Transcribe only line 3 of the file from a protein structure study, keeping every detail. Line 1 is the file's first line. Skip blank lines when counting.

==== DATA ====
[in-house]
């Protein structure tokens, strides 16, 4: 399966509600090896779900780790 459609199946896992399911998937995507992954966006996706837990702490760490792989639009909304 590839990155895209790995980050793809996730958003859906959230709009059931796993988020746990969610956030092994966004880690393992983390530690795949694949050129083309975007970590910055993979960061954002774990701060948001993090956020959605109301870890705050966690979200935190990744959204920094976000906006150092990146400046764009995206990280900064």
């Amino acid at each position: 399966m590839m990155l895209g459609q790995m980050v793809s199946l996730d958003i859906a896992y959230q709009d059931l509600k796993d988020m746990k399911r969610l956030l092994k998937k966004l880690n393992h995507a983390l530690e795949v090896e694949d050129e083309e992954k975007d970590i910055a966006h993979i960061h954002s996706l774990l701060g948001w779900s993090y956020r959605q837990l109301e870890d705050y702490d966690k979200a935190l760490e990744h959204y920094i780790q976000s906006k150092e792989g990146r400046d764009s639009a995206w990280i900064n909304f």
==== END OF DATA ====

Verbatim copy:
């Amino acid at each position: 399966m590839m990155l895209g459609q790995m980050v793809s199946l996730d958003i859906a896992y959230q709009d059931l509600k796993d988020m746990k399911r969610l956030l092994k998937k966004l880690n393992h995507a983390l530690e795949v090896e694949d050129e083309e992954k975007d970590i910055a966006h993979i960061h954002s996706l774990l701060g948001w779900s993090y956020r959605q837990l109301e870890d705050y702490d966690k979200a935190l760490e990744h959204y920094i780790q976000s906006k150092e792989g990146r400046d764009s639009a995206w990280i900064n909304f």